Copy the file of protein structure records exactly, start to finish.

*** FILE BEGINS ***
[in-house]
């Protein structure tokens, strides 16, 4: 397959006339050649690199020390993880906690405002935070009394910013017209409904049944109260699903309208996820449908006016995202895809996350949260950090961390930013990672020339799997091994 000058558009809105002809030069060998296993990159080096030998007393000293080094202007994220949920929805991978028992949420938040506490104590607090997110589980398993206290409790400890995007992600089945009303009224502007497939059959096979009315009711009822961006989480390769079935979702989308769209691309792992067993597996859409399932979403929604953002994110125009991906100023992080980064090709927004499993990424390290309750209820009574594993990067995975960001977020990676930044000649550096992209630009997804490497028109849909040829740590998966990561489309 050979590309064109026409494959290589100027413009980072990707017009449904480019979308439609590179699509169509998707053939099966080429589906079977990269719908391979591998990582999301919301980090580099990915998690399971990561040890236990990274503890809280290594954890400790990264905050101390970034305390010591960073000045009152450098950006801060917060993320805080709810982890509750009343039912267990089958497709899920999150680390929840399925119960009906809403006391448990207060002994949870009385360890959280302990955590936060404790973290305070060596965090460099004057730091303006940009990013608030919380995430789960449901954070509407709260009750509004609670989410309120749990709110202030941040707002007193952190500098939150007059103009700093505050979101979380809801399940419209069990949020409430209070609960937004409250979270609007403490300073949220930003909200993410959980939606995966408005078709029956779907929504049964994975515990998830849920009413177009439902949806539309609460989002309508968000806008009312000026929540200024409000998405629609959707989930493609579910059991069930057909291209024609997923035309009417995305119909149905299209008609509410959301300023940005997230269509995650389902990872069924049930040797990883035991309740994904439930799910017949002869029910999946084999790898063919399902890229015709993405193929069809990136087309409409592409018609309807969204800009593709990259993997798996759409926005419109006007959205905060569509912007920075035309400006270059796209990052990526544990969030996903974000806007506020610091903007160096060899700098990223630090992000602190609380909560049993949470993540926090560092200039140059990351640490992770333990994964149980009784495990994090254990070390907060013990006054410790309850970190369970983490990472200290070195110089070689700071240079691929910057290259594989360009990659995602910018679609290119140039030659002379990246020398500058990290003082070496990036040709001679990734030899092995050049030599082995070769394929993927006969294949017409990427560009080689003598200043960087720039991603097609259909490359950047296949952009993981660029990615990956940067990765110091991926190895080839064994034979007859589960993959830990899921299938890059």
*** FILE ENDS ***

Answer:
[in-house]
């Protein structure tokens, strides 16, 4: 397959006339050649690199020390993880906690405002935070009394910013017209409904049944109260699903309208996820449908006016995202895809996350949260950090961390930013990672020339799997091994 000058558009809105002809030069060998296993990159080096030998007393000293080094202007994220949920929805991978028992949420938040506490104590607090997110589980398993206290409790400890995007992600089945009303009224502007497939059959096979009315009711009822961006989480390769079935979702989308769209691309792992067993597996859409399932979403929604953002994110125009991906100023992080980064090709927004499993990424390290309750209820009574594993990067995975960001977020990676930044000649550096992209630009997804490497028109849909040829740590998966990561489309 050979590309064109026409494959290589100027413009980072990707017009449904480019979308439609590179699509169509998707053939099966080429589906079977990269719908391979591998990582999301919301980090580099990915998690399971990561040890236990990274503890809280290594954890400790990264905050101390970034305390010591960073000045009152450098950006801060917060993320805080709810982890509750009343039912267990089958497709899920999150680390929840399925119960009906809403006391448990207060002994949870009385360890959280302990955590936060404790973290305070060596965090460099004057730091303006940009990013608030919380995430789960449901954070509407709260009750509004609670989410309120749990709110202030941040707002007193952190500098939150007059103009700093505050979101979380809801399940419209069990949020409430209070609960937004409250979270609007403490300073949220930003909200993410959980939606995966408005078709029956779907929504049964994975515990998830849920009413177009439902949806539309609460989002309508968000806008009312000026929540200024409000998405629609959707989930493609579910059991069930057909291209024609997923035309009417995305119909149905299209008609509410959301300023940005997230269509995650389902990872069924049930040797990883035991309740994904439930799910017949002869029910999946084999790898063919399902890229015709993405193929069809990136087309409409592409018609309807969204800009593709990259993997798996759409926005419109006007959205905060569509912007920075035309400006270059796209990052990526544990969030996903974000806007506020610091903007160096060899700098990223630090992000602190609380909560049993949470993540926090560092200039140059990351640490992770333990994964149980009784495990994090254990070390907060013990006054410790309850970190369970983490990472200290070195110089070689700071240079691929910057290259594989360009990659995602910018679609290119140039030659002379990246020398500058990290003082070496990036040709001679990734030899092995050049030599082995070769394929993927006969294949017409990427560009080689003598200043960087720039991603097609259909490359950047296949952009993981660029990615990956940067990765110091991926190895080839064994034979007859589960993959830990899921299938890059």